One’s own pleasure, and the chance to find meaning and memory, is the most important thing. It is a delight to go through things and remember their worth. And if you don’t remember why a thing has meaning or why you kept it, it has no worth, and it will be easier for you to part with.
Today, I meet many relatively young people who do not have children of their own.
One might think: Well, I have no children, therefore I need not death clean. Wrong.
Someone will have to clean up after you. Whoever it may be will find it a burden.
Our planet is very small; it floats in a never-ending universe. It may perish under the weight of our consumerism — and eventually I fear that it will. If you have no children of your own, you should still be sure to death clean, both for the pleasure it can bring you, and also for all the other children out there that you don’t know. Recycling and donating can both help the planet and also bring things to people who may need them.
One of my children who has no children of her own has a huge collection of books. This child (who is now 50) is desperately trying to find a young person who likes to read, in order to give away some of the books. Her collection is wonderful. She has always been a reader, and many of the books from me and from my husband’s parents have ended up in her library.
Most people, if they look hard enough, will find someone to give their things to. If you don’t have children, you might have siblings, and sibling’s children. Or you have friends, co-workers, or neighbours who may be happy to receive your possessions.
If you cannot find anyone to give your possessions to, sell them and make a donation to charity. If you don’t death clean and show people what is valuable, once you die there will be a big truck that takes all the wonderful things you have to an auction house (at best) or a dump. No one will be happy about that. Well, the auction house might be.
So, if you do not have children of your own, you still have a duty to sort out your life. Go through your items, remember them, give them away. There is always a young person starting a new life, starting a new home, or wanting to read everything written by Somerset Maugham. (I admit this latter case is rare). You don’t have to have a blood relative to give them pots and pans, chairs from your attic, or an old carpet. When these young people can afford to purchase exactly what they want, they will pass your old furniture on to their friends, and then to their friends, and so on. You cannot know the places your objects may go to after you are gone, and that could be wonderful to contemplate.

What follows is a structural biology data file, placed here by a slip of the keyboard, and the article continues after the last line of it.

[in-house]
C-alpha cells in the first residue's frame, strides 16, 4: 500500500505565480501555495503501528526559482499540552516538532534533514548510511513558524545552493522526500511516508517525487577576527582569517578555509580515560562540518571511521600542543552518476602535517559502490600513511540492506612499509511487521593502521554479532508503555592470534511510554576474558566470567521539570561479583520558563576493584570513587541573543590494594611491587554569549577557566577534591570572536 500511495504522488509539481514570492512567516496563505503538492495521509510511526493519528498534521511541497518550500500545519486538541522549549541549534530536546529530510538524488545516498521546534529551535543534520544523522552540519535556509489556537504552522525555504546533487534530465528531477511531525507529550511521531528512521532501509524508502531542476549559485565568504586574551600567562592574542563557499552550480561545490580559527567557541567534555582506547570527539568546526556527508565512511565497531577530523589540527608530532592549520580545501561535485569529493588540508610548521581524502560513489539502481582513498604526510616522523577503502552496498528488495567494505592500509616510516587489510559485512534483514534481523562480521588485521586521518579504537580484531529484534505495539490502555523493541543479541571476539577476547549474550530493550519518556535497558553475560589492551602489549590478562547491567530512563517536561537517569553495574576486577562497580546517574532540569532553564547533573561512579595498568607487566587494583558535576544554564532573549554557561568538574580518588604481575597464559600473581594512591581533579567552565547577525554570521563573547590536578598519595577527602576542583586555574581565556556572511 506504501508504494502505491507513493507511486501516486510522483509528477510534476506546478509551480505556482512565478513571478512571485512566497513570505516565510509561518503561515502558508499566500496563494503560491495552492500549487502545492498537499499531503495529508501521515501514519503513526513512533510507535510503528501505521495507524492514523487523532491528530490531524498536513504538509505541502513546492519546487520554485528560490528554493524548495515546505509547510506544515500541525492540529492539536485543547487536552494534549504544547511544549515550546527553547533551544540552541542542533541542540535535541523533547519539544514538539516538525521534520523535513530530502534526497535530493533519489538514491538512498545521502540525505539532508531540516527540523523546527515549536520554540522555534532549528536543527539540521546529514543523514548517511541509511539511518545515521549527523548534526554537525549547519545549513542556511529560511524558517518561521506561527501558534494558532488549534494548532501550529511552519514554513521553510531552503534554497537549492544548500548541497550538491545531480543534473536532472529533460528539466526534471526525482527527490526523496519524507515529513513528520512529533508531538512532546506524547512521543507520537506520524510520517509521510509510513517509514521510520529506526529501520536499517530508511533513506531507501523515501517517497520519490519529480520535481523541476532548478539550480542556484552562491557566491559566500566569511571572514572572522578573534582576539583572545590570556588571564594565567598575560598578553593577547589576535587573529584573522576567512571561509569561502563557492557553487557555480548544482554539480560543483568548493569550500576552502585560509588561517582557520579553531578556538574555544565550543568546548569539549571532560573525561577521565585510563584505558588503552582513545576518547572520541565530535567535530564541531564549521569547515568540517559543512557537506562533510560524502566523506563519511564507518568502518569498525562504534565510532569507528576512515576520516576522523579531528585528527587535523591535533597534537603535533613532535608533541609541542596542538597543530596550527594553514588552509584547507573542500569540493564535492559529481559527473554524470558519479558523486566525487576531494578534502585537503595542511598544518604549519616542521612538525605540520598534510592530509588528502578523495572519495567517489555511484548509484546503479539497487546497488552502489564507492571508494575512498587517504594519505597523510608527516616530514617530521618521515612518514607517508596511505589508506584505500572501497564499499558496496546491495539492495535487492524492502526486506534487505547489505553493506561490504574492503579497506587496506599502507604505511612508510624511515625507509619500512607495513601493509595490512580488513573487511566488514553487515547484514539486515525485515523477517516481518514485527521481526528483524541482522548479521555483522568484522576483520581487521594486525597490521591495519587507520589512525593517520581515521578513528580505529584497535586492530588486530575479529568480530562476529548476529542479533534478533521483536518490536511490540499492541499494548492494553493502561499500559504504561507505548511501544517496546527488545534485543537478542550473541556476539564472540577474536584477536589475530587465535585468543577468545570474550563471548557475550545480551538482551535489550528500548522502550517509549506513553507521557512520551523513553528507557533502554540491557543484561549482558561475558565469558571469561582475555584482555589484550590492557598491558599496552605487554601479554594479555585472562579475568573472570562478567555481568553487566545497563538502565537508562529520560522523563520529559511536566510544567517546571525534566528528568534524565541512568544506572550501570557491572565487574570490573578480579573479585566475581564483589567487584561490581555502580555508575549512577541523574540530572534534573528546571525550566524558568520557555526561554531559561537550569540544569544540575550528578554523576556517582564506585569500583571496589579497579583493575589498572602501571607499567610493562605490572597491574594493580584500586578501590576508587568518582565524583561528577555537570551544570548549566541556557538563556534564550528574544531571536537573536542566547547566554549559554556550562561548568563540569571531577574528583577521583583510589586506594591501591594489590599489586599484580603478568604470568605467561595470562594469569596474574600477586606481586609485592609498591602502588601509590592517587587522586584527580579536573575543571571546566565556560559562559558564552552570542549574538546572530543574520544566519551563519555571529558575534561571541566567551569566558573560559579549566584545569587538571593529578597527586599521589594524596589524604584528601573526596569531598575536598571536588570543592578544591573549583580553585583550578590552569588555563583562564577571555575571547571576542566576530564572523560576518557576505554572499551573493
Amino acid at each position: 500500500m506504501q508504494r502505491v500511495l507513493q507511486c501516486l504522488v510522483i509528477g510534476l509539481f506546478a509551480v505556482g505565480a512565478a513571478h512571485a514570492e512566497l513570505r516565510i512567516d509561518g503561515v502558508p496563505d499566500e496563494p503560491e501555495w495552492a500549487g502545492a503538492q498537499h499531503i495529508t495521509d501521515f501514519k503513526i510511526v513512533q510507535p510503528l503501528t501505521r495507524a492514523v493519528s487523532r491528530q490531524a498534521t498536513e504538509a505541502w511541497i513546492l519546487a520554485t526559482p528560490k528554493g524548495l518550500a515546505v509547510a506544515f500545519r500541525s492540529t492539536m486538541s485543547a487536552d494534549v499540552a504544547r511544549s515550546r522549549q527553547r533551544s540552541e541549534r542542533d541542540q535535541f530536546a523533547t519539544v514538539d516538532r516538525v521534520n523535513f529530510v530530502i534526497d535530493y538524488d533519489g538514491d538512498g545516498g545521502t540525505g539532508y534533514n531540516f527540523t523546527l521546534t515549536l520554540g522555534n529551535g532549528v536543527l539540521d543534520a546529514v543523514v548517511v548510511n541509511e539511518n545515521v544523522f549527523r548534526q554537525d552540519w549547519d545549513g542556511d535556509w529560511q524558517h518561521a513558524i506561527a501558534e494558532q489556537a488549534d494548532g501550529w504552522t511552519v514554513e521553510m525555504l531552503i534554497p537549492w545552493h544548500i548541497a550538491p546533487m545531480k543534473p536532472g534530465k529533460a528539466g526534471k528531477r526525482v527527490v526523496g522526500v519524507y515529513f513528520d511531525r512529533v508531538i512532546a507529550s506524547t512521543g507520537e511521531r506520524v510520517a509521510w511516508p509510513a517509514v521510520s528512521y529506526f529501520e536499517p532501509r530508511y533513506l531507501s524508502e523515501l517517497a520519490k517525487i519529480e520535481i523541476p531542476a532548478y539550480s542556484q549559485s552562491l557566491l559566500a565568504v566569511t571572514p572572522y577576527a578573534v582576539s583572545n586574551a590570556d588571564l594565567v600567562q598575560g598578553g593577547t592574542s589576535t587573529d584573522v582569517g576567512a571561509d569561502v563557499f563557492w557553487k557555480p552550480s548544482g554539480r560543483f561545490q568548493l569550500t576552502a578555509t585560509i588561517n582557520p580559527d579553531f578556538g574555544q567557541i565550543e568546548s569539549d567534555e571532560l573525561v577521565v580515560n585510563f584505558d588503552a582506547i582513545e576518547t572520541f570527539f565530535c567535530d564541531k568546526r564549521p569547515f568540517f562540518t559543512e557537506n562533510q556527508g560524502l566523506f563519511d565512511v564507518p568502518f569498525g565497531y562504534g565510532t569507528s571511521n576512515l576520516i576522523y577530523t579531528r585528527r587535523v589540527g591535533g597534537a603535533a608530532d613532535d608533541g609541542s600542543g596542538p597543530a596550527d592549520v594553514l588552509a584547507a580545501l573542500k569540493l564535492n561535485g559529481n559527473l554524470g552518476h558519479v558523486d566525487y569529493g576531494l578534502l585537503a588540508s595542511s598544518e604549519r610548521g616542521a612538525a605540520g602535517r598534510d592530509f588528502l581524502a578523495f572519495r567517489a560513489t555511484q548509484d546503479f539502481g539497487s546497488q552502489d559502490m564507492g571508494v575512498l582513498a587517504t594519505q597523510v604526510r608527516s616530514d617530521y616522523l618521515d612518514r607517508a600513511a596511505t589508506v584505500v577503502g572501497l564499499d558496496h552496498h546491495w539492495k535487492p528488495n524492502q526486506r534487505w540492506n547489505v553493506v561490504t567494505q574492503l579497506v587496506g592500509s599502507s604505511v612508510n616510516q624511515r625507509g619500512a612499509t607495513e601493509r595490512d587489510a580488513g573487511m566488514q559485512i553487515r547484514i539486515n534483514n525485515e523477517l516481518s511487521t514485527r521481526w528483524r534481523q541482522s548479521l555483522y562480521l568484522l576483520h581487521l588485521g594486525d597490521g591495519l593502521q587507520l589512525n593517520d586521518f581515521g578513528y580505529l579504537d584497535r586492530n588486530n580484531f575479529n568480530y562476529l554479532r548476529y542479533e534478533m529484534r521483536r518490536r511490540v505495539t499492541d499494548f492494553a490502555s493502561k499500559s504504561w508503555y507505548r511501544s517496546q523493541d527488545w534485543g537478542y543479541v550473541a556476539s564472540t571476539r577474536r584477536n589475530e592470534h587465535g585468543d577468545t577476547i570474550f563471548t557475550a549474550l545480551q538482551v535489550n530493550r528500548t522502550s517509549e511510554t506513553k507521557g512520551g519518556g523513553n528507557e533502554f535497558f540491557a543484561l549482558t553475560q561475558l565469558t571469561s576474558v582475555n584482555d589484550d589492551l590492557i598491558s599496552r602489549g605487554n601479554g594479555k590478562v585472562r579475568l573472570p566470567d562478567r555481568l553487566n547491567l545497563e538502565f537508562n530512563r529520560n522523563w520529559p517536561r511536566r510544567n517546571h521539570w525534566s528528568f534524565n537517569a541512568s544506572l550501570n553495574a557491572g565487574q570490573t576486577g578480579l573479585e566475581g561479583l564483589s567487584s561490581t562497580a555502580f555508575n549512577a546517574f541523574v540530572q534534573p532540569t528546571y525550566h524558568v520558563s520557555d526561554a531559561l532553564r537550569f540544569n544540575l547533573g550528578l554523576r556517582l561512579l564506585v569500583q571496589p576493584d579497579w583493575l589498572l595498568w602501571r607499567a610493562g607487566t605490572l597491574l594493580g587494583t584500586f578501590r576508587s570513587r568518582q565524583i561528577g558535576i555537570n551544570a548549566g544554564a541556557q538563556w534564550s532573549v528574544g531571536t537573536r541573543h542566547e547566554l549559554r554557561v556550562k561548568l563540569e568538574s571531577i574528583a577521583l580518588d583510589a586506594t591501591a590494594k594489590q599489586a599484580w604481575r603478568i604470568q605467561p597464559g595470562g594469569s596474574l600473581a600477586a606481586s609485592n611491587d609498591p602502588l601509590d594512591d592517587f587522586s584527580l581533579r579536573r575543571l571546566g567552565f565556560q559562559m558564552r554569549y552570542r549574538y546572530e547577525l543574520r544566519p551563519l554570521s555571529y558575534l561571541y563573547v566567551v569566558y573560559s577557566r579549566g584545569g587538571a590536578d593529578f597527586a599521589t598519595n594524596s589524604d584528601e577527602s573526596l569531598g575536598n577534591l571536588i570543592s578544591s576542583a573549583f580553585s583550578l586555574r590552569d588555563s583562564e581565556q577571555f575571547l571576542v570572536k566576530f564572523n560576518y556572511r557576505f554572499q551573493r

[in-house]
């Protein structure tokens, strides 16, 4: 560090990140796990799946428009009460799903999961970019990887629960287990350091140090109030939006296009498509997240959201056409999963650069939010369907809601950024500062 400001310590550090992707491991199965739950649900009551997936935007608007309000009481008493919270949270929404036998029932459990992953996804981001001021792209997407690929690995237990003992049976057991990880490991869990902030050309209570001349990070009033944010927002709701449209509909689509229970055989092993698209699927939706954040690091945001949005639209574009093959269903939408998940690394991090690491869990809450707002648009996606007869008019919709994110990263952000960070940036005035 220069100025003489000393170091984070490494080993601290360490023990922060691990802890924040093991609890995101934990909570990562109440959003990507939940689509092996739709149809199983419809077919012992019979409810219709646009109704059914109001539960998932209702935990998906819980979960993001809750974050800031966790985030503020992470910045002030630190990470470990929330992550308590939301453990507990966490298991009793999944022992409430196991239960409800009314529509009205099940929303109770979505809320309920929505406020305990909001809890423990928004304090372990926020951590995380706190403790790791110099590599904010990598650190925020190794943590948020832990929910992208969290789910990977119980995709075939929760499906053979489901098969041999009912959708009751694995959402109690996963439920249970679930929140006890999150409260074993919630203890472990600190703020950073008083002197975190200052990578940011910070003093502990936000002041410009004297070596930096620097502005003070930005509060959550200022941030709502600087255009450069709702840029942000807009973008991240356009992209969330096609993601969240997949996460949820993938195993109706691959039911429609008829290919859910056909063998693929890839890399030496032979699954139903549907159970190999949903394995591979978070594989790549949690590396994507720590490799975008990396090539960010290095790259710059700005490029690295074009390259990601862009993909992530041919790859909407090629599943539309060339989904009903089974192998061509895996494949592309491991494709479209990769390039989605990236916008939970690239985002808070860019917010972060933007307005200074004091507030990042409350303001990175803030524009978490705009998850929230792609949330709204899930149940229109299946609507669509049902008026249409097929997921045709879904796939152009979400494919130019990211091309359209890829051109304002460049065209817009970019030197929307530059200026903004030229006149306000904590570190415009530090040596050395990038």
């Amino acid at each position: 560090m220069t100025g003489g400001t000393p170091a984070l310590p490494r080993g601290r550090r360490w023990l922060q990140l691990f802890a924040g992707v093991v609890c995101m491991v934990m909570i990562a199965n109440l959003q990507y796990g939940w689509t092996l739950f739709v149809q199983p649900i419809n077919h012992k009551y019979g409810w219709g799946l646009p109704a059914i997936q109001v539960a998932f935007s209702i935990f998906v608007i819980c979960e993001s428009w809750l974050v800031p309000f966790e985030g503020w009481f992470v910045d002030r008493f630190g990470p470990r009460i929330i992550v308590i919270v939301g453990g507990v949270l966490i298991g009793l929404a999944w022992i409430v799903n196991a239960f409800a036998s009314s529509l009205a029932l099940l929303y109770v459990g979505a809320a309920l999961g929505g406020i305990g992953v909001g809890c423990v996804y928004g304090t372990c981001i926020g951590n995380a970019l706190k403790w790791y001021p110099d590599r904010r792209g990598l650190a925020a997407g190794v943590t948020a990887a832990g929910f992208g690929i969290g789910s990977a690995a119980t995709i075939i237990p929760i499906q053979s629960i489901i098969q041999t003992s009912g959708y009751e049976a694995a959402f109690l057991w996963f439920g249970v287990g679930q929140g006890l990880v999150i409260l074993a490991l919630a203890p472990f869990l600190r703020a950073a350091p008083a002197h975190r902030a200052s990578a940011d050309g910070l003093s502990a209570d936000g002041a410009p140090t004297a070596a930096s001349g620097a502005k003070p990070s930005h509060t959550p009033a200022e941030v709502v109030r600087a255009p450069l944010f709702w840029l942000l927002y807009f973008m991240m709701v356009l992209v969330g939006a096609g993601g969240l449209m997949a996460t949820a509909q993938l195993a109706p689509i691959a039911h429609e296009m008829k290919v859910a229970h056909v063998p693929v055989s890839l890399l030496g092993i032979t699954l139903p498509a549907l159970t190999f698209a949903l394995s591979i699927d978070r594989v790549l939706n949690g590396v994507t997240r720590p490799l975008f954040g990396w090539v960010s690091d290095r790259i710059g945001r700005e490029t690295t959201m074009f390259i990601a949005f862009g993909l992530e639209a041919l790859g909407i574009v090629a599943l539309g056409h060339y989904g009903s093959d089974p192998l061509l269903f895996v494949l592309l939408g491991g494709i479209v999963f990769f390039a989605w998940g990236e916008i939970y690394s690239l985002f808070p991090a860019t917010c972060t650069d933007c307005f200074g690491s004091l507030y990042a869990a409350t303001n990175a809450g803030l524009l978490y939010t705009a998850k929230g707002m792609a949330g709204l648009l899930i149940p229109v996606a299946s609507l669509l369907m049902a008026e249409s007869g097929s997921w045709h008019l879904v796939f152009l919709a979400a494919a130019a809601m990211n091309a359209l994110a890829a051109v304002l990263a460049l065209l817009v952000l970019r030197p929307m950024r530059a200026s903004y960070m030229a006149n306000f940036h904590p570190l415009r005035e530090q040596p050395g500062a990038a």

If you give an old desk to a young person, make a story about it. Not a lie, of course, but tell them what kind of letters were written on it, what documents were signed, what types of thoughts were entertained around this desk — and the story will grow as it is passed on from young person to younger person, to younger. An ordinary desk becomes extraordinary through time.
One of my friends was given a desk by a friend who was leaving Stockholm. It was from the 1700s. We look at this desk now. We sit and write at it, and always wonder what has been written on it. Who wrote at it, sitting there hundreds of years ago? What were they writing? Why were they writing it? And to whom? A love letter? A business deal? A confession?
It is a beautiful desk; we all appreciate this. But more than its beauty, it has been in use for 300 years. I wish everyone who wrote on it had left a record. My friend has written a small note and tucked it inside. She will sell it soon. I hope the tradition carries on.
Margareta Magnusson says she is ‘somewhere between 80 and 100 years old’. She was born in Gothenburg, Sweden, on New Year’s Eve, and graduated from Beckman’s College of Design in Stockholm. After working as a fashion and advertisement designer, she embarked on a career as a painter. Her first solo exhibition was held in Gothenburg in 1979. Later, she exhibited in Stockolm, Singapore, and Hong Kong, and widely around Sweden. She has moved house 17 times within Sweden and abroad, which is why she says, ‘I should know what I am talking about when it comes to deciding what to keep and what to throw away’.